• Open Access

Therapeutic effects of human STRO-3-selected mesenchymal precursor cells and their soluble factors in experimental myocardial ischemia

Authors


Fiona SEE, Ph.D., The Leon H. Charney Division of Cardiology, Cardiovascular Research Program, New York University Langone School of Medicine 522 First Avenue, Smilow 8, New York, NY 10016, USA.
Tel.: +1 212 263 4120
Fax: +1 212 263 4129
E-mail: fiona.see@nyumc.org

Abstract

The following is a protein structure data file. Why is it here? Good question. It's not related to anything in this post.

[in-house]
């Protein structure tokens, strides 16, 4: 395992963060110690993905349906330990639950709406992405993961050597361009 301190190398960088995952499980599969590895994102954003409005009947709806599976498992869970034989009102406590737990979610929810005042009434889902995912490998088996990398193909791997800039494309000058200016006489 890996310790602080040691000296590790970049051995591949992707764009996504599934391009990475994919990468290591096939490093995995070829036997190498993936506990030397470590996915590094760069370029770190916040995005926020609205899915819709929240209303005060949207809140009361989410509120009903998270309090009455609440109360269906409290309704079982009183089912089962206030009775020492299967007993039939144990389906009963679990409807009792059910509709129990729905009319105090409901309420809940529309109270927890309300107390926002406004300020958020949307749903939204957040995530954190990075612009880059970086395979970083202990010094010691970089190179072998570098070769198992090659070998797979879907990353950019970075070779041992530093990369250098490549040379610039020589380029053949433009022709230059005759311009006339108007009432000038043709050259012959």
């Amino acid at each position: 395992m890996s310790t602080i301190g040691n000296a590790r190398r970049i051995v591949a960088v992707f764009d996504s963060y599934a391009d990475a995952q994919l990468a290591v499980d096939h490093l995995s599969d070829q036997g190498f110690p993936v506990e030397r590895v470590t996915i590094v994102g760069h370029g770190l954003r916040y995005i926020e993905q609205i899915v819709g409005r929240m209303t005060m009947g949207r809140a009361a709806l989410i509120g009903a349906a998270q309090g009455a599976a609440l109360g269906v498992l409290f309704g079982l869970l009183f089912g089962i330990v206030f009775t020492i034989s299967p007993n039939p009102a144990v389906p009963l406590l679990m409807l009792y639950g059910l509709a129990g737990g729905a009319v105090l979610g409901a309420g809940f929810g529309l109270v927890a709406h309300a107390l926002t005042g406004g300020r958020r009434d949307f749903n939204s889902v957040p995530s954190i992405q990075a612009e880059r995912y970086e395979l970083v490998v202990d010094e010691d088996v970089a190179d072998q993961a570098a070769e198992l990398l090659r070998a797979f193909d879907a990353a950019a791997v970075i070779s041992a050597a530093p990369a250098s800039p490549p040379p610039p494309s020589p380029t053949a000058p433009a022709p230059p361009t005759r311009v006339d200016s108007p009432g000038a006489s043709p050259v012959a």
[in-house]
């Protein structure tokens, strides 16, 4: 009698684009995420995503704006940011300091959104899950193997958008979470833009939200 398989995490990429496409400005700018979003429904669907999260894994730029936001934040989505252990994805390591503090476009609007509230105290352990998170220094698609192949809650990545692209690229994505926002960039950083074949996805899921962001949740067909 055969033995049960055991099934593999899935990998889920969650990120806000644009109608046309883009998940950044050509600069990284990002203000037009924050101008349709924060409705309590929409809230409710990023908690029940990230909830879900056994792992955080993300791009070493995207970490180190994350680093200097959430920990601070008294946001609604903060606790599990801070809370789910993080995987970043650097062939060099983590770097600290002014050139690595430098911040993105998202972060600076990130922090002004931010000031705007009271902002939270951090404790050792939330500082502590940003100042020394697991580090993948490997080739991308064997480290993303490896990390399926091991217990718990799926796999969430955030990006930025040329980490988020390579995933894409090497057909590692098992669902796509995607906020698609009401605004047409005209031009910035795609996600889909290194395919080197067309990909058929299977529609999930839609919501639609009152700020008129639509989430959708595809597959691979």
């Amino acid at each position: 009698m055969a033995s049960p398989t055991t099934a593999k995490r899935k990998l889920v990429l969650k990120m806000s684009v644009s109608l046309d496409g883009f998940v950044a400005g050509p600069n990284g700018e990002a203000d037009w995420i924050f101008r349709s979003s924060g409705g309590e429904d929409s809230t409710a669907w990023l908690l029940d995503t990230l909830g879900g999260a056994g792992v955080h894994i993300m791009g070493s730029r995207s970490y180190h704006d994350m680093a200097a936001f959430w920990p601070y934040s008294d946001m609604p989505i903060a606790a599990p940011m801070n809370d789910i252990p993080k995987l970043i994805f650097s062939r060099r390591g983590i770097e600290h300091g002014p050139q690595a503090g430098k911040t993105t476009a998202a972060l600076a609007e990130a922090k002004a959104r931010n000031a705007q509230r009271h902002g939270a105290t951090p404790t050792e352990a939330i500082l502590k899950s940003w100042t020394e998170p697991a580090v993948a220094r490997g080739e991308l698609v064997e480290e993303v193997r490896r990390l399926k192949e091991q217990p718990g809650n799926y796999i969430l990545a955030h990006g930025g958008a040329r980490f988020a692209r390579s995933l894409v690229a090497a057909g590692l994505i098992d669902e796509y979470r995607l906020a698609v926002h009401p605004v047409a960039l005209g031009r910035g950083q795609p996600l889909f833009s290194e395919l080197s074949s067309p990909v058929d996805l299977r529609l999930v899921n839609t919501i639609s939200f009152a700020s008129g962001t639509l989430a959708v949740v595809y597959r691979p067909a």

Stromal precursor antigen (STRO)-3 has previously been shown to identify a subset of adult human bone marrow (BM)-derived mesenchymal lineage precursors, which may have cardioprotective potential. We sought to characterize STRO-3-immunoselected and culture-expanded mesenchymal precursor cells (MPCs) with respect to their biology and therapeutic potential in myocardial ischemia. Immunoselection of STRO-3+ MPCs enriched for fibroblastic colony forming units from unfractionated BM mononuclear cells (MNCs). Compared to mesenchymal stem cells conventionally isolated by plastic adherence, MPCs demonstrated increased proliferative capacity during culture expansion, expressed higher levels of early ‘stem cell’ markers and various pro-angiogenic and cardioprotective cytokines, and exhibited greater trilineage developmental efficiency. Intramyocardial injection of MPCs into a rat model of myocardial infarction (MI) promoted left ventricular recovery and inhibited left ventricular dilatation. These beneficial effects were associated with cardioprotective and pro-angiogenic effects at the tissue level, despite poor engraftment of cells. Treatment of MI rats with MPC-conditioned medium (CM) preserved left ventricular function and dimensions, reduced myocyte apoptosis and fibrosis, and augmented neovascularization, involving both resident vascular cells and circulating endothelial progenitor cells (EPCs). Profiling of CM revealed various cardioprotective and pro-angiogenic factors, which had biological activity in cultures of myocytes, tissue-resident vascular cells and EPCs. Prospective immunoselection of STRO-3+ MPCs from BM MNCs conferred advantage in maintaining a population of immature MPCs during ex vivo expansion. Transplantation of culture-expanded MPCs into the post-MI heart resulted in therapeutic benefit, attributable at least in part to paracrine mechanisms of action. Thus, MPCs represent a promising therapy for myocardial ischemia.

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